MISSISSAUGA, Ont. – Fleet executives from Canada’s most-recognized trucking companies gathered together on a panel titled “How to attract and retain professional drivers” at the first annual Truck Training Schools Association of Ontario (TTSAO) conference on Feb. 24 at the Sandman Signature Mississauga Hotel.
The panel included Garth Pitzel, director of safety and driver development at Bison Transport, Alex MacKinnon, COO of MacKinnon Transport, Caroline Blais, recruiting manager at Kriska and Geoff Topping, director of recruiting and retention at Challenger Motor Freight.
To kick off the discussion, each panelist was asked to describe what they think the root cause of the driver shortage is.
Topping of Challenger said that the perception of trucking to the general public is ultimately to blame.
“I believe it’s the perception of the profession,” he said. “I think (the driving profession) unfortunately been watered-down. People think of (driving) as a career of last resort. They don’t think of it as a real profession and a real job and it truly is. It is a job where someone can make a good living and look after their family. And be proud of what they’re doing. And as an industry we need to push and continue to raise the awareness of that and raise the profession back to what it used to be.”
Topping added that he thinks the industry is missing the mark with the younger generation because of the age limit set on cross-border drivers.
“We lose an opportunity there to recruit those young people,” he said. “Because by the time they’re 21 they’ve already had a pathway planned for themselves and they’re making regular money and they don’t want to start over.”
Blais of Kriska agreed with Topping, but added that she thinks the industry has dug itself into a hole because of the way truck driving is perceived and how it haven’t corrected that perception yet.
“In North America, every industry is struggling to find people,” she said. “I know sometimes we may have tunnel vision and think it’s just us, but it’s not. There’s been so much press over the years about (the industry) wanting more drivers and it being a second career, that I think we’ve created a culture for our industry inadvertently that suggests that we are so desperate that we will take anybody. It’s hard to correct that perception and it’s hard for people outside the industry to understand that people in trucking in driving and non-driving roles are educated and intelligent. In our fleet, we have a number of drivers that have university educations. I think people would be surprised to know that and we should be getting more of that out there to attract more of the right people that we want to have.”
Pitzel of Bison said that he thinks the key to solving the driver shortage is to change the driving culture completely, and getting long haul drivers back home in a timely fashion.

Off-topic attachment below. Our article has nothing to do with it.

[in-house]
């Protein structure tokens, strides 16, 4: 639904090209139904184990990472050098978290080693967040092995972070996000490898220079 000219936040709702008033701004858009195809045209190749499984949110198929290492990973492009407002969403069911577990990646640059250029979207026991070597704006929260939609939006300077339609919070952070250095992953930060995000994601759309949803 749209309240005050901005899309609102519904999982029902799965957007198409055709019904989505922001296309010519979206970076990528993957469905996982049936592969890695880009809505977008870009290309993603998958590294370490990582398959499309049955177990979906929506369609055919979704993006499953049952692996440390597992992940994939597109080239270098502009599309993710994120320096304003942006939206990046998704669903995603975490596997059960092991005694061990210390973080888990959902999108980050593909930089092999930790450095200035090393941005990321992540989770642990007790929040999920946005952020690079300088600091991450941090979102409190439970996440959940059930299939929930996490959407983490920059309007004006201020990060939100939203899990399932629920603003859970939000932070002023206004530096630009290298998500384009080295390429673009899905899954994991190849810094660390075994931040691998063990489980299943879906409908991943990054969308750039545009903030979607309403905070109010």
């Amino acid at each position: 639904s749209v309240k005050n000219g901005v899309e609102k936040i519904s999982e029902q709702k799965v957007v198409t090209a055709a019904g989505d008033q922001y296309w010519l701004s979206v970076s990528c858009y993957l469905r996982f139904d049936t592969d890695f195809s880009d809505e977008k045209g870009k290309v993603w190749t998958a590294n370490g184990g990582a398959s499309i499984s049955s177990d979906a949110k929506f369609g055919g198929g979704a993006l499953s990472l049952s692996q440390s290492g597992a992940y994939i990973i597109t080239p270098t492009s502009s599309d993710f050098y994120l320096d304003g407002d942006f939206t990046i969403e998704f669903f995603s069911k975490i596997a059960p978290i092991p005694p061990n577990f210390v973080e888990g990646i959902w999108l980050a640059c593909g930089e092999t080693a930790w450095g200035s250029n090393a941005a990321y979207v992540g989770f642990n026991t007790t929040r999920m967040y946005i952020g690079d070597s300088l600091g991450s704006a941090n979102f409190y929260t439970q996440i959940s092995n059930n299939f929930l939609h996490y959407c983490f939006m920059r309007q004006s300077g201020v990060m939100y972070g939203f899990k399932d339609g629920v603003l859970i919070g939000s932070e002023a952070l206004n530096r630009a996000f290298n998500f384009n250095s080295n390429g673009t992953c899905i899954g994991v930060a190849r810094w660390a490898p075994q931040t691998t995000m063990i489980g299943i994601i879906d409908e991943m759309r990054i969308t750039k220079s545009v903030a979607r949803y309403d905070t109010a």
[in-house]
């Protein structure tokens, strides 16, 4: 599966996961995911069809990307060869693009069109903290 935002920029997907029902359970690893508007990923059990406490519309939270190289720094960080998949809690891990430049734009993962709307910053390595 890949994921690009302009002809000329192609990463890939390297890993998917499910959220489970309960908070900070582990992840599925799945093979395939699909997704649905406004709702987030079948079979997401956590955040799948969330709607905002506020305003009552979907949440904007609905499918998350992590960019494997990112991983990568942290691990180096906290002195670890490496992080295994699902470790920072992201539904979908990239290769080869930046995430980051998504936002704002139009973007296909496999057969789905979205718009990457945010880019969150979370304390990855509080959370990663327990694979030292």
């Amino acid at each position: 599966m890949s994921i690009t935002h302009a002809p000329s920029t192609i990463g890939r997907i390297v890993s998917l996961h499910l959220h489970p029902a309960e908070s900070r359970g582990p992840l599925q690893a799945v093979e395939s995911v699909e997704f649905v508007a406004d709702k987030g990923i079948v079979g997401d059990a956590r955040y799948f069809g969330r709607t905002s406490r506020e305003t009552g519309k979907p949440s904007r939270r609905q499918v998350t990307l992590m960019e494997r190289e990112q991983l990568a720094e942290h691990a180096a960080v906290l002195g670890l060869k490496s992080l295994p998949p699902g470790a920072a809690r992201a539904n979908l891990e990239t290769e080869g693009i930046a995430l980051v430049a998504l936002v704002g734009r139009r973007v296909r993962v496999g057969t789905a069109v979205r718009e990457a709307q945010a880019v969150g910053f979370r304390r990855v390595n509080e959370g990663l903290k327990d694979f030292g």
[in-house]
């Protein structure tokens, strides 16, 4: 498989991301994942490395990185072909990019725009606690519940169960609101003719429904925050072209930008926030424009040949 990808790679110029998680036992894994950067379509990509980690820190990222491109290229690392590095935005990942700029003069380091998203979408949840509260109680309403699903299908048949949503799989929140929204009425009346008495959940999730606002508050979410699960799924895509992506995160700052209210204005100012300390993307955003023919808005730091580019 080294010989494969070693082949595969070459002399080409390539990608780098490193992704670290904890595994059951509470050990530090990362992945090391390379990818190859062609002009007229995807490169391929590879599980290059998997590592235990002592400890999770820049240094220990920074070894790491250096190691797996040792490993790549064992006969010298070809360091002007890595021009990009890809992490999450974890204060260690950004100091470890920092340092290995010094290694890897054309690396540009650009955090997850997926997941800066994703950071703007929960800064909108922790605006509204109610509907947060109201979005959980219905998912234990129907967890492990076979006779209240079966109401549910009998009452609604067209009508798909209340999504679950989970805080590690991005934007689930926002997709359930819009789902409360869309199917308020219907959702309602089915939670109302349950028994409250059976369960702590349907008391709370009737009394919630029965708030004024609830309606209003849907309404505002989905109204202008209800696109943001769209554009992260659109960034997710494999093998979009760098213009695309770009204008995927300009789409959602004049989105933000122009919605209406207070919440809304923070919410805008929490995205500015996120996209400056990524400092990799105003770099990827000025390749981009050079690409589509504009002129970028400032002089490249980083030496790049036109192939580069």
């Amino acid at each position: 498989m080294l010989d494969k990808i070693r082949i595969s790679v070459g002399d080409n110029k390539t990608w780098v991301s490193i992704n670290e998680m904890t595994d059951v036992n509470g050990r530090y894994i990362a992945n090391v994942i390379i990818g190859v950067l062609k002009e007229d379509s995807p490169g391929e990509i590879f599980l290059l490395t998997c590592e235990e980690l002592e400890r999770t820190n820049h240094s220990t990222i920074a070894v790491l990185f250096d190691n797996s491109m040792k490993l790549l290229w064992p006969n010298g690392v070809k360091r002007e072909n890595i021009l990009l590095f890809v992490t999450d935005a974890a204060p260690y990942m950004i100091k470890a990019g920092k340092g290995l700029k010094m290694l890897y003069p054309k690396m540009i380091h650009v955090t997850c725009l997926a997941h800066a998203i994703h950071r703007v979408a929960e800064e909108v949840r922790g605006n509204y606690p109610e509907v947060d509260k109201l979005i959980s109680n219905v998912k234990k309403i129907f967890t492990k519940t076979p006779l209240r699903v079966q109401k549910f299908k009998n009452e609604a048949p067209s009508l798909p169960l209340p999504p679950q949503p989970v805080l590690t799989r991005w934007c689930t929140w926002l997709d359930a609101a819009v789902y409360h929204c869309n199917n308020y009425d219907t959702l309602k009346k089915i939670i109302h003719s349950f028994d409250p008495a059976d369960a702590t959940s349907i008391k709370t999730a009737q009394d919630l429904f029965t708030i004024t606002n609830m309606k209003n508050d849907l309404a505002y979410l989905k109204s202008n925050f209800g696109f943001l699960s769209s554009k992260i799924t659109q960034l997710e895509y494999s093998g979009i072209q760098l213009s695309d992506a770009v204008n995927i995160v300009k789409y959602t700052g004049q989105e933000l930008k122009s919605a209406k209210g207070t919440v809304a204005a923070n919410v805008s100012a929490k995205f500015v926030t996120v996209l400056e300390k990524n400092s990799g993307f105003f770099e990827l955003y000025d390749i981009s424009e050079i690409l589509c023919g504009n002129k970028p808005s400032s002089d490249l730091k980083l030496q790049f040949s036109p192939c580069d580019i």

“I think as an industry we need to make the working conditions better. Today, asking somebody to work 2-3 weeks in a row on the road is not okay,” he said. “And I think we need to be up front with them about wages because they want to know what they’re making and how much they are taking home to their families every week.”
Of course, the driver shortage has significantly altered the industry, but for big businesses that were represented in the panel, it’s mostly affected recruitment strategies.
Topping said that Challenger has been trying a multitude of different ways to find new drivers, like putting recruiters both out on the road and having recruiters in the office and sending people to schools to get students educated on the various careers in trucking. But he stressed that the biggest change the company has made since the shortage has been working with those who are applying to and are interested in Challenger.
“Some people want to be out on the road for weeks at a time and others don’t,” he said. “So we try to work with them to see what works for them so we can keep them on board.”
Blais said that Kriska’s recruitment has evolved and has put more focus on working with entry-level drivers.
“At Kriska, we have a philosophy that it’s easier for us to grow a Kriska quality driver from scratch than it is to try to rehabilitate an experienced driver with issues,” she said. “We believe that the company that has the best drivers, not necessarily the most experienced drivers, but the best drivers will win.”
MacKinnon said that for his business, driver referrals are the best way to combat the shortage.
“Today we put a lot of weight on our referral bonus,” he said. “By far, our best recruiters are our drivers. When one of our drivers tells another driver how awesome it is to work at MacKinnon Transport, it’s a little more proactive than when I tell a driver how great it is to work at MacKinnon. We used to do sign-on bonus, and we still have a small sign-on bonus….but we found that when we put a lot of weight on the sign-on bonus, a lot of those individuals jumped at the next sign-on bonus, which was frustrating. So we use our current fleet to help promote MacKinnon.”
All panelists agreed that carriers need to work alongside reputable training schools to fight the shortage together.
“We need to work with the schools and we do work with the schools to find out and make sure the student is the right student and to make sure they are prepared for the lifestyle they get when they become a driver,” Topping said. “Students need to know they aren’t going to be home as often as they used to at a previous job. They need to know the psychology of the job.”
MacKinnon said what he wants and what he believes would benefit carriers in the long run would be open communication with carriers and schools.
“We want to know from the schools where (the students’) attitude was during the training,” he said. “We want to know things like did they participate in class? Are they safety-minded? We don’t just want to know the driving skills only.”